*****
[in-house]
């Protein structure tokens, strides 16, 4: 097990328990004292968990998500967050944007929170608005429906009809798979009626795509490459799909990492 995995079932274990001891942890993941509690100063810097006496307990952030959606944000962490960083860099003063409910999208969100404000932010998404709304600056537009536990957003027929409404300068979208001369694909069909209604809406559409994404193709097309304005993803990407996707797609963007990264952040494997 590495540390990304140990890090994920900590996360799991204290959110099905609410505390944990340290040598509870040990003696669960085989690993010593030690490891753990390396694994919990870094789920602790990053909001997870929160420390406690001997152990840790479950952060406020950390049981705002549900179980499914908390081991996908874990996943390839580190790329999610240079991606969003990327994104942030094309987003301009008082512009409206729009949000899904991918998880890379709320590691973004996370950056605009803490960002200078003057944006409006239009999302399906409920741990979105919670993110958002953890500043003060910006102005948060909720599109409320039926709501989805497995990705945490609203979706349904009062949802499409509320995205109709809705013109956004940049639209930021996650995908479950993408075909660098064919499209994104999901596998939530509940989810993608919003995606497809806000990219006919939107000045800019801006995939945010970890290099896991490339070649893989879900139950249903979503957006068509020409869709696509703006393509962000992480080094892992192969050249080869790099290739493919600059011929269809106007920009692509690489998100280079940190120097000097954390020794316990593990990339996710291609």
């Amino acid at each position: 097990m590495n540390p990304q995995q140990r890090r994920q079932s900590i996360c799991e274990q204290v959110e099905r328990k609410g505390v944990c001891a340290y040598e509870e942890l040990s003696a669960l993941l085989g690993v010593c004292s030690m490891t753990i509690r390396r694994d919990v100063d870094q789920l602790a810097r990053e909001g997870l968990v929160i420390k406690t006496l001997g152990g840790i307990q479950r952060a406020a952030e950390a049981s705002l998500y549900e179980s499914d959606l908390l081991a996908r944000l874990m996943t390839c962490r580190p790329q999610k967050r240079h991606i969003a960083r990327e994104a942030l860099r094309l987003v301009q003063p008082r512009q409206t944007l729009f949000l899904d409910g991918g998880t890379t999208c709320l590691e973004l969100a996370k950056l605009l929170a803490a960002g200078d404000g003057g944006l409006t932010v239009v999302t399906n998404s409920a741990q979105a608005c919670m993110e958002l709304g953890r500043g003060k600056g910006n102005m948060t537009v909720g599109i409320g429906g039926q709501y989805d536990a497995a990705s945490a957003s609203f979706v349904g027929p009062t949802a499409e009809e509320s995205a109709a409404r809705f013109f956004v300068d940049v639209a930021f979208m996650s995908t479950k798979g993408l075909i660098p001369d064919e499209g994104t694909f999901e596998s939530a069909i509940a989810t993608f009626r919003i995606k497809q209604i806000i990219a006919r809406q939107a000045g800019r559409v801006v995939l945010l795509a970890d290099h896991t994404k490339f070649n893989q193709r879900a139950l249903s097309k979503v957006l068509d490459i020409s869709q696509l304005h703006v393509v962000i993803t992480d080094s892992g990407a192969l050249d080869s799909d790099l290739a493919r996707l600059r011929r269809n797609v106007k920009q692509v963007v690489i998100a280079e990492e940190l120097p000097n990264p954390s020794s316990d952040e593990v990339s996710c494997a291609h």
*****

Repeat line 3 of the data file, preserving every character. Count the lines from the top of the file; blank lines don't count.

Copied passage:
């Amino acid at each position: 097990m590495n540390p990304q995995q140990r890090r994920q079932s900590i996360c799991e274990q204290v959110e099905r328990k609410g505390v944990c001891a340290y040598e509870e942890l040990s003696a669960l993941l085989g690993v010593c004292s030690m490891t753990i509690r390396r694994d919990v100063d870094q789920l602790a810097r990053e909001g997870l968990v929160i420390k406690t006496l001997g152990g840790i307990q479950r952060a406020a952030e950390a049981s705002l998500y549900e179980s499914d959606l908390l081991a996908r944000l874990m996943t390839c962490r580190p790329q999610k967050r240079h991606i969003a960083r990327e994104a942030l860099r094309l987003v301009q003063p008082r512009q409206t944007l729009f949000l899904d409910g991918g998880t890379t999208c709320l590691e973004l969100a996370k950056l605009l929170a803490a960002g200078d404000g003057g944006l409006t932010v239009v999302t399906n998404s409920a741990q979105a608005c919670m993110e958002l709304g953890r500043g003060k600056g910006n102005m948060t537009v909720g599109i409320g429906g039926q709501y989805d536990a497995a990705s945490a957003s609203f979706v349904g027929p009062t949802a499409e009809e509320s995205a109709a409404r809705f013109f956004v300068d940049v639209a930021f979208m996650s995908t479950k798979g993408l075909i660098p001369d064919e499209g994104t694909f999901e596998s939530a069909i509940a989810t993608f009626r919003i995606k497809q209604i806000i990219a006919r809406q939107a000045g800019r559409v801006v995939l945010l795509a970890d290099h896991t994404k490339f070649n893989q193709r879900a139950l249903s097309k979503v957006l068509d490459i020409s869709q696509l304005h703006v393509v962000i993803t992480d080094s892992g990407a192969l050249d080869s799909d790099l290739a493919r996707l600059r011929r269809n797609v106007k920009q692509v963007v690489i998100a280079e990492e940190l120097p000097n990264p954390s020794s316990d952040e593990v990339s996710c494997a291609h």